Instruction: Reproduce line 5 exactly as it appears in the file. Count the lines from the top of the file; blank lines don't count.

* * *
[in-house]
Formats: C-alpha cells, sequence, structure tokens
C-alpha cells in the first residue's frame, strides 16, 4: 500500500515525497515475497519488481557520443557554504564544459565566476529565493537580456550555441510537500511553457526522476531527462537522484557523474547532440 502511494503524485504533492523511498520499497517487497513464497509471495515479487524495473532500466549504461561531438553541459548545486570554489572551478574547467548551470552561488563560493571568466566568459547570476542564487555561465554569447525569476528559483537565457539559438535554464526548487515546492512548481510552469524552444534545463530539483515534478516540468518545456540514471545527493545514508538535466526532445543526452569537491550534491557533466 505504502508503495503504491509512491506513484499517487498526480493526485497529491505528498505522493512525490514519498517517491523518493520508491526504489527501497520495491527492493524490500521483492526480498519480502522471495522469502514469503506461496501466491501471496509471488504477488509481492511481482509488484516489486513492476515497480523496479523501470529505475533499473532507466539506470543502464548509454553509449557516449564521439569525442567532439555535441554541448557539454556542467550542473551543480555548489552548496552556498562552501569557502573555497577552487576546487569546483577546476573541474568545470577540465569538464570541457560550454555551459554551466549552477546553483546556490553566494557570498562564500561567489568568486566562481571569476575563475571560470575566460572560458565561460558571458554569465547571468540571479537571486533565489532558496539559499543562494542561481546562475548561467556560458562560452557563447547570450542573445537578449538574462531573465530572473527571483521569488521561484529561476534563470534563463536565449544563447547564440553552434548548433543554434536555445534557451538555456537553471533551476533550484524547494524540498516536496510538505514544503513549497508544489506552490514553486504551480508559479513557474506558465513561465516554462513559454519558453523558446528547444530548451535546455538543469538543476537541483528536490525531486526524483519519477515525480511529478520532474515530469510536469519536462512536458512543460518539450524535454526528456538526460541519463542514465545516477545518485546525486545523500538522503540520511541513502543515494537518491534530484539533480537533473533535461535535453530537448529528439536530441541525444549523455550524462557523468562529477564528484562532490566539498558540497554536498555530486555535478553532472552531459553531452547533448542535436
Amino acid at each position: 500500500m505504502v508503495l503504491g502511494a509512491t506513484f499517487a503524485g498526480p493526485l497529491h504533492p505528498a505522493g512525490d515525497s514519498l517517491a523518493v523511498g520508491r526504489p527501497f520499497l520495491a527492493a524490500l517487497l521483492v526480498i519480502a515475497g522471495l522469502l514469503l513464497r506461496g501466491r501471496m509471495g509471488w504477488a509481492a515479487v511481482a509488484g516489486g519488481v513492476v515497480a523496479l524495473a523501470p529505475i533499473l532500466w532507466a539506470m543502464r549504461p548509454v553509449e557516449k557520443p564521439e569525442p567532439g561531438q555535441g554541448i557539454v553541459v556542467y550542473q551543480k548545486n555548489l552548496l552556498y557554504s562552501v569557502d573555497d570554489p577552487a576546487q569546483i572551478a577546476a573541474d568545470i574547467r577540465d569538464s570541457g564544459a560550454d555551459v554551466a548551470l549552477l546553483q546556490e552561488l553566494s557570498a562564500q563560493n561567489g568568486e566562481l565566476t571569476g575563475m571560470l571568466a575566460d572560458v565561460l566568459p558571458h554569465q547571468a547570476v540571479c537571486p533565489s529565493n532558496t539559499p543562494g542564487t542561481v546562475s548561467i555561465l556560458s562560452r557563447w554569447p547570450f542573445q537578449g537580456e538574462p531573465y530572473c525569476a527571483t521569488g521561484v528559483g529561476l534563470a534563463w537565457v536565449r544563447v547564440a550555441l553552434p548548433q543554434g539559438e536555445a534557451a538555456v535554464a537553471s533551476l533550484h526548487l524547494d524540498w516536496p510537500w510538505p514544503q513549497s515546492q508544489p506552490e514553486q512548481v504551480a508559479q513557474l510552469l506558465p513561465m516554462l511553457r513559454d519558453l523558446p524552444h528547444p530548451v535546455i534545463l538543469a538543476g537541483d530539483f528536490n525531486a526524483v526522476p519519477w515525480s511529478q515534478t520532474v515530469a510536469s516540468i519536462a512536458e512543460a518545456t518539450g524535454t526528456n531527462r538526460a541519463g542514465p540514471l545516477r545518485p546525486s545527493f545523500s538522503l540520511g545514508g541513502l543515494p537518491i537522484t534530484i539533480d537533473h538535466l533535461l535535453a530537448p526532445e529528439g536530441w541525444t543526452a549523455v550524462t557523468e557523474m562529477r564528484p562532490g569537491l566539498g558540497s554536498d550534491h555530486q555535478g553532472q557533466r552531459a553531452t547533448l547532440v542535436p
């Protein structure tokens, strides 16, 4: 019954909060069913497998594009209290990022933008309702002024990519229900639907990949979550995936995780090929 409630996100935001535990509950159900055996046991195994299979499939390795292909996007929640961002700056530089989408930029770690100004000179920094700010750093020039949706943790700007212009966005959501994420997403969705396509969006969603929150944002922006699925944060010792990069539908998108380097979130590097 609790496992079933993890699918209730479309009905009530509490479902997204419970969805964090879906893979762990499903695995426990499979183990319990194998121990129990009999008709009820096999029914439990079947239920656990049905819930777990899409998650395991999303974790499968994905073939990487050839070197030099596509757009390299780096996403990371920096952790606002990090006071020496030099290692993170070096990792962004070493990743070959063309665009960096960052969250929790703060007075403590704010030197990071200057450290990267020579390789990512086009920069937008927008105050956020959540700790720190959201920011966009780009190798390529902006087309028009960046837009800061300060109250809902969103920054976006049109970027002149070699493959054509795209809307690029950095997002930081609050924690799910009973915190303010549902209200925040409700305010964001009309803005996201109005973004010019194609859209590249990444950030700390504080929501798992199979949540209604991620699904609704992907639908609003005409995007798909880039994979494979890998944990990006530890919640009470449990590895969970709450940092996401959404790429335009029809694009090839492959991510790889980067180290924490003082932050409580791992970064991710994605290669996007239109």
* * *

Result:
């Protein structure tokens, strides 16, 4: 019954909060069913497998594009209290990022933008309702002024990519229900639907990949979550995936995780090929 409630996100935001535990509950159900055996046991195994299979499939390795292909996007929640961002700056530089989408930029770690100004000179920094700010750093020039949706943790700007212009966005959501994420997403969705396509969006969603929150944002922006699925944060010792990069539908998108380097979130590097 609790496992079933993890699918209730479309009905009530509490479902997204419970969805964090879906893979762990499903695995426990499979183990319990194998121990129990009999008709009820096999029914439990079947239920656990049905819930777990899409998650395991999303974790499968994905073939990487050839070197030099596509757009390299780096996403990371920096952790606002990090006071020496030099290692993170070096990792962004070493990743070959063309665009960096960052969250929790703060007075403590704010030197990071200057450290990267020579390789990512086009920069937008927008105050956020959540700790720190959201920011966009780009190798390529902006087309028009960046837009800061300060109250809902969103920054976006049109970027002149070699493959054509795209809307690029950095997002930081609050924690799910009973915190303010549902209200925040409700305010964001009309803005996201109005973004010019194609859209590249990444950030700390504080929501798992199979949540209604991620699904609704992907639908609003005409995007798909880039994979494979890998944990990006530890919640009470449990590895969970709450940092996401959404790429335009029809694009090839492959991510790889980067180290924490003082932050409580791992970064991710994605290669996007239109």